Associated Electric Cooperative sought to set aside an arbitrator’s award reinstating, with back pay, an employee who had violated a last chance agreement. The grievant had been placed on the LCA on April 18, 2011. On that date he had been selected for a random drug test. Prior to taking the test, grievant informed management that he had smoked marijuana while on leave from the Company approximately 10 days earlier. Grievant was then presented with an LCA. He declined union representation and was instructed to attend an EAP counseling session. Grievant was placed on unpaid leave while attending the counseling and was required to submit to additional drug tests at the EAP office. Grievant’s initial drug test was ultimately determined to be negative, but a subsequent test in the EAP office was positive for traces of marijuana and a prescription drug (for which grievant did not have a prescription.)On June 3d grievant was initially told that that he had been cleared to work, but later the same day he was contacted and advised of a positive result for an unprescribed drug. On June 13, 2011 grievant was called by the plant manager and advised that his employment was terminated for violation of the LCA.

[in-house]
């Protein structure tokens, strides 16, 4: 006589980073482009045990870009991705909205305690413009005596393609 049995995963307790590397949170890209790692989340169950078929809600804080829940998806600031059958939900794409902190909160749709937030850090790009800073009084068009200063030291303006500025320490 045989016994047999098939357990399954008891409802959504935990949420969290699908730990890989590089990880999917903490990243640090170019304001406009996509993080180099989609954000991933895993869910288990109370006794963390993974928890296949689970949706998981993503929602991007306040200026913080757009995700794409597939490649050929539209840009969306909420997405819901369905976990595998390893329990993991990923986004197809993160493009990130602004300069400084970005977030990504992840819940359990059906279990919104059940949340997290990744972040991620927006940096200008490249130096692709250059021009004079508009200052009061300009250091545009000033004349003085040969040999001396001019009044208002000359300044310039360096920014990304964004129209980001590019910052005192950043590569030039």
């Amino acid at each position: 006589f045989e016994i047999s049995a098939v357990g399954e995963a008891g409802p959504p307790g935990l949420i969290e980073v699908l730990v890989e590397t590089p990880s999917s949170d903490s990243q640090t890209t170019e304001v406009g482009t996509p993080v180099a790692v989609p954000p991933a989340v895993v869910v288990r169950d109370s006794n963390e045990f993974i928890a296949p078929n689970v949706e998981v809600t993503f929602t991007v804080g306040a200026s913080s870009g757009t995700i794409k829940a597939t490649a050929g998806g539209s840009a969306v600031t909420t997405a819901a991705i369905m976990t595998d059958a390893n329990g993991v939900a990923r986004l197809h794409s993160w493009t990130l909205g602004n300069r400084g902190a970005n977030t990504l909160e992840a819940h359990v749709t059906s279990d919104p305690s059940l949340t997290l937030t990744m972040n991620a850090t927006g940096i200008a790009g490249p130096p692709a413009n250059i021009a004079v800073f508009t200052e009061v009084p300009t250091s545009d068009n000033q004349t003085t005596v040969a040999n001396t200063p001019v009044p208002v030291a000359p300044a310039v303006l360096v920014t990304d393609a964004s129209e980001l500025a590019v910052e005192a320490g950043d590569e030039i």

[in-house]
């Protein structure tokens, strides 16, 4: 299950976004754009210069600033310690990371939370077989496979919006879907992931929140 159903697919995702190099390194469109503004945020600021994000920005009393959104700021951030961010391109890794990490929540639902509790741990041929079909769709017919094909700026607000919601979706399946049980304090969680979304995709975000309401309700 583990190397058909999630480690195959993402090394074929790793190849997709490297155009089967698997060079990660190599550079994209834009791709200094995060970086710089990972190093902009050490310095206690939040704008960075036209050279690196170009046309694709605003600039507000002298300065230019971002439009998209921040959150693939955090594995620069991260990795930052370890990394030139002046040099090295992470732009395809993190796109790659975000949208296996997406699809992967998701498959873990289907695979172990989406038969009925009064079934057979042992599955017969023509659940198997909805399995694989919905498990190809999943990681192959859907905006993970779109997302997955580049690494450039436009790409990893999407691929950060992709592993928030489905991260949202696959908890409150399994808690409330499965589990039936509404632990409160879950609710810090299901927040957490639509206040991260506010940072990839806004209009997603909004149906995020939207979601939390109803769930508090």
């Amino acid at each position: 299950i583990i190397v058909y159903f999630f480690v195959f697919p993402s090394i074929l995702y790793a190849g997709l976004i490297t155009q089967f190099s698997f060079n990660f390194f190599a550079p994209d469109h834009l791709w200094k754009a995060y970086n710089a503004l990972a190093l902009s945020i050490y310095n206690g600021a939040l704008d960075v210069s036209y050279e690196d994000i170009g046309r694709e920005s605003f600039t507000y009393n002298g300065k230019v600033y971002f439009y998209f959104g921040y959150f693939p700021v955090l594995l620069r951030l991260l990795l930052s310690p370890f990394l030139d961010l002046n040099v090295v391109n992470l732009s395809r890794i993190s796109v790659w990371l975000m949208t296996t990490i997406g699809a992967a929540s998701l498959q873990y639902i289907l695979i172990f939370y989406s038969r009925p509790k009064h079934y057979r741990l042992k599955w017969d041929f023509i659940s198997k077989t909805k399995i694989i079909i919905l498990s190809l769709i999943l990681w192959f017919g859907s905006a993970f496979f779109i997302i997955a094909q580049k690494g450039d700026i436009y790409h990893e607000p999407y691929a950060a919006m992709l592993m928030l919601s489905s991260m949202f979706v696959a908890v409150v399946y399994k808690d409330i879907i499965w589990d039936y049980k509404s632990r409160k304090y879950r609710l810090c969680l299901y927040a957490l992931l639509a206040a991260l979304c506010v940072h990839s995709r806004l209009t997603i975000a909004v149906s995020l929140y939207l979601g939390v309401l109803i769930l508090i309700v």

In the resulting grievance, the arbitrator concluded that the LCA, as applied in this case, was unconscionable. The arbitrator noted that at the time he signed the LCA grievant had broken no rule i.e. he had not smoked marijuana on company property, he did not act impaired at work and he had in fact passed the initial drug test. Finding the LCA unenforceable, the arbitrator turned to the merits of the dispute and found grievant had been denied due process since he had been given no chance to explain before being terminated by phone, and because no investigation had been conducted.
The District Court in Missouri granted AEC’s request to set aside the award. The court concluded:While this Court does not sit in judgment of the arbitrator's factual or legal conclusions,... nor does it pass judgment on the validity of the arbitrator's interpretation of the agreement, as noted in Enterprise Wheel at 597, "an arbitrator is confined to interpretation and application of the [LCA]; he does not sit to dispense his own brand of industrial justice . . . . [H]is award is legitimate only so long as it draws its essense from the [LCA]." The record reflects that [Grievant] freely confessed to taking prescription drugs for which he had no prescription, an act proscribed by the LCA. [Grievant] expressly declined union representation. There is no evidence that [Grievant] was pressured or forced to sign the LCA. The employer is entitled to enforce a zero tolerance, drug free workplace, and the arbitrator cited to no authority supporting his conclusion that the employer was not entitled to rely on the terms of the LCA. Where the language of the [LCA] is clear, and unambiguous, and the parties agreed to it, they are bound by it.
The court's decision can be found here.
Update: The Eighth Circuit has reversed the District Court's decision. The Court's opinion is discussed here.